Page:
More differences than meet the eye
I have been living in Chile for six months now. Being in a different country for that long allows you to recognize the differences between your home country and your new country.
When I first arrived in Chile, I didn't notice much that was different from the United States, other than the language. Sure, the obvious differences really stood out, such as clothing, houses, the language, the way people look and the roads. But the real differences were invisible.
I noticed right away the differences in clothing. Girls seem to prefer wearing low-cut cropped shirts, (so there really isn't even much of a shirt) and high-waisted elastic band jeans. Boys generally wear an oversized polo t-shirt with un-matching swim trunks on the bottom. Go figure! (It's such a beautiful sight).
The houses are almost like the ones you would see in the movies. Some houses are little shacks off the side of the road covered in mud with the laundry hanging out for everyone to see. Other homes are a creamy sort of swirly stucco with round orange shingles on the roof.
In the States, people come in many ethic backgrounds with lots of variety in hair color and complexion. There are many people with blonde hair, including me. We get used to seeing people of many races and colors. Not here. The Chilean people are almost all dark skinned and dark haired. When I first came to Chile, I could hardly tell anybody apart.
Roads in Chile are...not nice. Potholes dent the pavement like craters on the surface of the moon. You can't drive 20 feet without being shaken around inside the car. There are so many bumps and holes and gaps there's no way around them.
Now that I have lived here for a while, I realize that the real differences are the things that don't meet the eye. The way people treat people is extremely different than what I was used to in the States.
For instance, my family just assumes that I am fine around people I don't know. I mean, obviously I am fine, but they don't introduce me to anyone or tell anybody who I am. Many people I don't know assume that I don't want to know them, and look at me like I have 27 heads when I introduce myself.
Other people are just the opposite. They can't get enough hugs or kisses on the cheek from me. They think I am the coolest thing since sliced bread. They ask me what I like, what I don't like, why I'm here, what my family is like, and the list just keeps going. After a while, my answers become routine.
My classmates have treated me like I've been their best friend since forever. It really does seem to me that we've been friends that long. I couldn't have asked for better friends and I can't imagine ever leaving them. But sadly, that day does have to come.
In Chile, there is a noticeable difference between the rich and the poor, much more obvious than at home. The first difference is the kind of house a person lives in.
Is it one of those shacks I mentioned earlier or is it a big house with a pool in the backyard? If you have a pool, by all means you're practically considered a billionaire. The second thing is what school you go to.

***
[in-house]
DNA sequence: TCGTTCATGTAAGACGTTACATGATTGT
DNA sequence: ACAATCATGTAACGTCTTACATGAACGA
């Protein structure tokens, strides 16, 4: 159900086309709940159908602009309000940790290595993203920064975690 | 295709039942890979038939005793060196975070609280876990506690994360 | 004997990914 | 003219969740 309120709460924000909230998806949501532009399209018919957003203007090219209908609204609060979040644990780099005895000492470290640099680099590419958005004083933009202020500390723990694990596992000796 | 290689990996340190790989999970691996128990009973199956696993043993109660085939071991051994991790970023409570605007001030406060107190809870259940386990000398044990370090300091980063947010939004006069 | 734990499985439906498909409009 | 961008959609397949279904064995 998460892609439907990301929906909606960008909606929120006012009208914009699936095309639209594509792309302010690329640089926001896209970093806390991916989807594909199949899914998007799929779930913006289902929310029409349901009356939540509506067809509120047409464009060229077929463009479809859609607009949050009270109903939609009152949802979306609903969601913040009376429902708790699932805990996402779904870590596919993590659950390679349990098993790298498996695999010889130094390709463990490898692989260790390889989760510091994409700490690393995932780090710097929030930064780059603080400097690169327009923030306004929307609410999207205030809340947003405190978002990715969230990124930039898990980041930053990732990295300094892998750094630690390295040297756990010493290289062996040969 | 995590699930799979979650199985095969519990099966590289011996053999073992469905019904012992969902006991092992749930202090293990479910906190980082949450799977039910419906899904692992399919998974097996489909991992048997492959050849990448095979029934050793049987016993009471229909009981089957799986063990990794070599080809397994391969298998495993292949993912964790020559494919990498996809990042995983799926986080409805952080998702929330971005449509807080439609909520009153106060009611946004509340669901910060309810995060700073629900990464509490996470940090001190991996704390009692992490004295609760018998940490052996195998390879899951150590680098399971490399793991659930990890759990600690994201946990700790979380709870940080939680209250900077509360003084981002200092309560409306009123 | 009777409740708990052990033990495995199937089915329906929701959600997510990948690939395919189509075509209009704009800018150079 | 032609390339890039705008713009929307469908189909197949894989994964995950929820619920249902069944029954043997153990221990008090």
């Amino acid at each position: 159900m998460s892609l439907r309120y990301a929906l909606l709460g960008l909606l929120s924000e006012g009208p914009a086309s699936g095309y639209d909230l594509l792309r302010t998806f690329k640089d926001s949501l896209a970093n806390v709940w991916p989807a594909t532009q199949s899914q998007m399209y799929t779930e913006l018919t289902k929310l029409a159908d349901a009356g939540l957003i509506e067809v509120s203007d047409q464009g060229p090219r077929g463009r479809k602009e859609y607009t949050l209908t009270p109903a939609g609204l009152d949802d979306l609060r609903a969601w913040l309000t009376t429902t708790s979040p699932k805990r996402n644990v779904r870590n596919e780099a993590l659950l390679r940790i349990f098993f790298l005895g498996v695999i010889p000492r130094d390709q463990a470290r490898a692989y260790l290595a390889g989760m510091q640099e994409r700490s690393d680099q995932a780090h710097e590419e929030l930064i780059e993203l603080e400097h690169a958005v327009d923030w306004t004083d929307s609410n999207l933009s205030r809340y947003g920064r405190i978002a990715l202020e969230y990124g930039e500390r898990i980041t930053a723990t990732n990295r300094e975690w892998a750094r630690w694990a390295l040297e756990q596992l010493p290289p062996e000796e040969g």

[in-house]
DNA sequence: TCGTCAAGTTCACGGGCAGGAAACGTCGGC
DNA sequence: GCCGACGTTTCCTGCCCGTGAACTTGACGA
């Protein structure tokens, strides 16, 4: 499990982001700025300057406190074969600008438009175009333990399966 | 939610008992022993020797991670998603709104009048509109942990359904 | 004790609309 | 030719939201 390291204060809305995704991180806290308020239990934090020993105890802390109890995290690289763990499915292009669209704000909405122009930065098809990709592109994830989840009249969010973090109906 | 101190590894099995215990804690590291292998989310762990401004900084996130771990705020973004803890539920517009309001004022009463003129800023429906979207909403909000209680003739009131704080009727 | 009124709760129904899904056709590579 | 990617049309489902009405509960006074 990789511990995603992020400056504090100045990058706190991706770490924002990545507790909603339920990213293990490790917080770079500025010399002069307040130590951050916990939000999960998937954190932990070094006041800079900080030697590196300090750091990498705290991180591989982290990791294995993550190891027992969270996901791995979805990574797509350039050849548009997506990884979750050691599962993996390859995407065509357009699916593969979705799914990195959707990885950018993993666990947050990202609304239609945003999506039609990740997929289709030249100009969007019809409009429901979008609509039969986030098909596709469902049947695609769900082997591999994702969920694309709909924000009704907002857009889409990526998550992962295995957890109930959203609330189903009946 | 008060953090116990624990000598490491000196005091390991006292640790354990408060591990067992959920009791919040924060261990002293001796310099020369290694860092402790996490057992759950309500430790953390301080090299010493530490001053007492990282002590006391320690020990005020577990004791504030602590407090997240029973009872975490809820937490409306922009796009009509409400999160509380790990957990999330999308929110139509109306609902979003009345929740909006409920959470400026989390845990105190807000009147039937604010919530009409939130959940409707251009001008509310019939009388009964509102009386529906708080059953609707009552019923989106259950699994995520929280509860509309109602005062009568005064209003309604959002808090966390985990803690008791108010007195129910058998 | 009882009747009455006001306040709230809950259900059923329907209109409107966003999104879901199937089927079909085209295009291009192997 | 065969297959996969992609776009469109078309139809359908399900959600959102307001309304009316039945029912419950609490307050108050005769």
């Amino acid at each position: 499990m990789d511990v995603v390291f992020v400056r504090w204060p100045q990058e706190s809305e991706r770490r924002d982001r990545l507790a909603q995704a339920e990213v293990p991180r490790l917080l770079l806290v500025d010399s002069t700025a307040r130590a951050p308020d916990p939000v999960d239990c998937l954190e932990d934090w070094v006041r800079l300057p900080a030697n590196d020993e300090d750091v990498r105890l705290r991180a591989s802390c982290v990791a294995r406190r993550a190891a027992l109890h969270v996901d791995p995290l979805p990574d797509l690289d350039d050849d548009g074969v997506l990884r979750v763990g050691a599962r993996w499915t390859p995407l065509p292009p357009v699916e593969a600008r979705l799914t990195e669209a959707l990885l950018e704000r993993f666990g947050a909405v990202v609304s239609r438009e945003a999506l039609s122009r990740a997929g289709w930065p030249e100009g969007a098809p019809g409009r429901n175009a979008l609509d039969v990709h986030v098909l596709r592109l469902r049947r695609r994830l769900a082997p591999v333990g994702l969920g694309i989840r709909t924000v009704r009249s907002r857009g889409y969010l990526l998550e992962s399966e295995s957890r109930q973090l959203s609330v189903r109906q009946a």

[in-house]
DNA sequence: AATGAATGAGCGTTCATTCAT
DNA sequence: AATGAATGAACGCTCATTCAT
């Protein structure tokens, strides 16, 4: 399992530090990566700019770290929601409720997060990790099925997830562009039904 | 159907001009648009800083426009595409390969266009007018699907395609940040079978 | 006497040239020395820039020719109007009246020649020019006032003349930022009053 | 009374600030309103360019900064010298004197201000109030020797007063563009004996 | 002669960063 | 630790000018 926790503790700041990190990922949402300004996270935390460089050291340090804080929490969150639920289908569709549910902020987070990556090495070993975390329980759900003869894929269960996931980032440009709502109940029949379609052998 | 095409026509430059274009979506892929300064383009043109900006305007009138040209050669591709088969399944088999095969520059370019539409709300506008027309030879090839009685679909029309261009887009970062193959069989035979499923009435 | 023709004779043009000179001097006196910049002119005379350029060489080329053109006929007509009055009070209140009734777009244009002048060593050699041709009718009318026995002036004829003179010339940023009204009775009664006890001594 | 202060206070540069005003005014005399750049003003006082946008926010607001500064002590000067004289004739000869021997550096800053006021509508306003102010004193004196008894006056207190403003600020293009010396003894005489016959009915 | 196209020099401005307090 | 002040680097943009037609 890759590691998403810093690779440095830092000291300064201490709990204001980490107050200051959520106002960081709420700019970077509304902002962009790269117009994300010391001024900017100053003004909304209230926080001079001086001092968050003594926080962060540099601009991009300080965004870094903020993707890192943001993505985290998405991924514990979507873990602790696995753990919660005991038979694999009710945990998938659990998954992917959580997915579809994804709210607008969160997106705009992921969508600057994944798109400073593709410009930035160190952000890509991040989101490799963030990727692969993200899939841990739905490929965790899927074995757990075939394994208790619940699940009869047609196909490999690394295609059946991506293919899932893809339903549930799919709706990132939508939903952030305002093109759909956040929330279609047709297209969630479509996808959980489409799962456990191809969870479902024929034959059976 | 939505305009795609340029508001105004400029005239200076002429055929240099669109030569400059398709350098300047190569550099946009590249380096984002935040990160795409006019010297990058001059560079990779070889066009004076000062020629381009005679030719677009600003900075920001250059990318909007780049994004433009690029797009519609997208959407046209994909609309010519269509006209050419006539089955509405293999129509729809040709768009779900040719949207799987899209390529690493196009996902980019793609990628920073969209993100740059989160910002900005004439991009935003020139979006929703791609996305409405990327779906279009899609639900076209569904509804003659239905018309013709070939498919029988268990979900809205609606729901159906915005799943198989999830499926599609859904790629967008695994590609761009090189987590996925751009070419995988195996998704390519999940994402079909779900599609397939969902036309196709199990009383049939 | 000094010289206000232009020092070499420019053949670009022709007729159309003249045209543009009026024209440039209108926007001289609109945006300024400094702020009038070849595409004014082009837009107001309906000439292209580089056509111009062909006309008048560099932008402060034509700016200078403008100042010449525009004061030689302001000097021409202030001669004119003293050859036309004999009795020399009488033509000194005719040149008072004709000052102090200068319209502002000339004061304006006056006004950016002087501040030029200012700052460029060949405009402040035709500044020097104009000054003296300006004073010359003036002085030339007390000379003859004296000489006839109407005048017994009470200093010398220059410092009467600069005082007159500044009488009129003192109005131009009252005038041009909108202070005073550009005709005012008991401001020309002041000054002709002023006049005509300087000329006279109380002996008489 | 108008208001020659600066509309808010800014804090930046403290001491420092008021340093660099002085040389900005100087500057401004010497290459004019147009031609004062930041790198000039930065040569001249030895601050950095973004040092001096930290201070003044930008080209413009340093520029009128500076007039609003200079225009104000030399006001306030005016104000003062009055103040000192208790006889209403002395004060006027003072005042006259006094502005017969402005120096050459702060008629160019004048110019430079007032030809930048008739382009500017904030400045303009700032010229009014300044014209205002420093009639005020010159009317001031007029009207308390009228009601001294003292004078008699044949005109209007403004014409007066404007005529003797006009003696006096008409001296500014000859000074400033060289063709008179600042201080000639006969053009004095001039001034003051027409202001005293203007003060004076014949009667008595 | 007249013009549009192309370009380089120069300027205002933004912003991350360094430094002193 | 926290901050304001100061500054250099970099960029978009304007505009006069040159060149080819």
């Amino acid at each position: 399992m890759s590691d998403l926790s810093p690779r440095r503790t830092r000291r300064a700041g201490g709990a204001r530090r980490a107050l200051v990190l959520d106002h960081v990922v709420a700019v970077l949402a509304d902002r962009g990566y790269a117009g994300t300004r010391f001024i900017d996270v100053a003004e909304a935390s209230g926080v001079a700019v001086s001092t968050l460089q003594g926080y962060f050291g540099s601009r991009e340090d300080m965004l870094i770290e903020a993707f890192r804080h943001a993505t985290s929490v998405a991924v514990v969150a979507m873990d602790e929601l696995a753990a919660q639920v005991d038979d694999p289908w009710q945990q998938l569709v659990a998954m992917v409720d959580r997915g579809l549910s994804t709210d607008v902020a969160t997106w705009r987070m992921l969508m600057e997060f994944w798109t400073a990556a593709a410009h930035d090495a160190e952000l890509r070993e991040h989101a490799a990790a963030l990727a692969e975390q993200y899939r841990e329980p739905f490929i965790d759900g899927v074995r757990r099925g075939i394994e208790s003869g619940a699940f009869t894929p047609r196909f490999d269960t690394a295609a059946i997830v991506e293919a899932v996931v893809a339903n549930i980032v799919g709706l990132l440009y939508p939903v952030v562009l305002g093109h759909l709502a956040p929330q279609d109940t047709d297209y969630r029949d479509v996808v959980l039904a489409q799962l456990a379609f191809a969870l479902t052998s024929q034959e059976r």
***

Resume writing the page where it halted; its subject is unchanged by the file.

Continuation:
You either go to the private school that costs a $300 entry fee and then even more after that, or you go to the public school with no windows. Even living in a certain part of town defines your financial status. The difference is huge, with not many rich, a lot of poor, and so it seems, a lot fewer in the middle than at home.
For example, in Detroit Lakes you'll never find an older woman selling Band-Aids out on the street to try and buy herself dinner. The streets are lined with people like that here.
Musicians hoping for a little extra change line the streets playing their various instruments, looking for a way to get by.
Another huge difference you don't notice right away is the school system. Students and teachers here openly smoke cigarettes in the courtyard and outside my school. Teachers don't make an appearance in class some days.
If a student comes to class every day of the week, it's considered a miracle. The maternity leave for teachers isn't just after the baby is born. It's the whole nine months and then four or five months after the baby is born.
People come and go so much it is hard to keep track of who belongs in school and who does not.
One of the last differences that I noticed is the difference that bothers me the most. Dogs -- they are everywhere. You can't walk down the street without stepping over three or four stray dogs. They even sleep in the schools. You can't seem to go anywhere without having a dog thrown into the mix.
It's funny. At first you see a lot of things that seem so different, but you get used to different clothes and different appearances pretty quickly. Then, once you speak the language for a while, it seems that we are all the same. The more I learn about the people though, the more differences just seem to pop out to me everywhere I go.
Sure, I didn't notice them at first, but once you do, you learn to live with them and love the fact that we are not all the same. They aren't even differences anymore -- just a way of life.
Berit Ramstad Skoyles is a junior at Detroit Lakes High School but is studying abroad this year in Chile.